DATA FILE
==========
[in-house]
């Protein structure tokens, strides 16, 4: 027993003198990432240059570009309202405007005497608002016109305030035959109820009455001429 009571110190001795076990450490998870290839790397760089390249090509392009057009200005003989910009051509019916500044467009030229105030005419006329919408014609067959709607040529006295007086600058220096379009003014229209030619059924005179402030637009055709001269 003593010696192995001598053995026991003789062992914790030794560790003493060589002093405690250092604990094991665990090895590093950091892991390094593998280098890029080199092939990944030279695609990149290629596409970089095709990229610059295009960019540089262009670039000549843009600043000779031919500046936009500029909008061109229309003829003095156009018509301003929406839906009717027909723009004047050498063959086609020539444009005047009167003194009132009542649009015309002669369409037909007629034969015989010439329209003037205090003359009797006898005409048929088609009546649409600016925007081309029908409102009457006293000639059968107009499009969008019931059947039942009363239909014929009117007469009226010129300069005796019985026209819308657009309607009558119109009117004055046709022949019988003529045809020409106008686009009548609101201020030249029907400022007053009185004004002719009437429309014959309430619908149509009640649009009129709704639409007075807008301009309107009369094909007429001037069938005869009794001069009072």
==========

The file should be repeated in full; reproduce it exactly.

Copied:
[in-house]
């Protein structure tokens, strides 16, 4: 027993003198990432240059570009309202405007005497608002016109305030035959109820009455001429 009571110190001795076990450490998870290839790397760089390249090509392009057009200005003989910009051509019916500044467009030229105030005419006329919408014609067959709607040529006295007086600058220096379009003014229209030619059924005179402030637009055709001269 003593010696192995001598053995026991003789062992914790030794560790003493060589002093405690250092604990094991665990090895590093950091892991390094593998280098890029080199092939990944030279695609990149290629596409970089095709990229610059295009960019540089262009670039000549843009600043000779031919500046936009500029909008061109229309003829003095156009018509301003929406839906009717027909723009004047050498063959086609020539444009005047009167003194009132009542649009015309002669369409037909007629034969015989010439329209003037205090003359009797006898005409048929088609009546649409600016925007081309029908409102009457006293000639059968107009499009969008019931059947039942009363239909014929009117007469009226010129300069005796019985026209819308657009309607009558119109009117004055046709022949019988003529045809020409106008686009009548609101201020030249029907400022007053009185004004002719009437429309014959309430619908149509009640649009009129709704639409007075807008301009309107009369094909007429001037069938005869009794001069009072």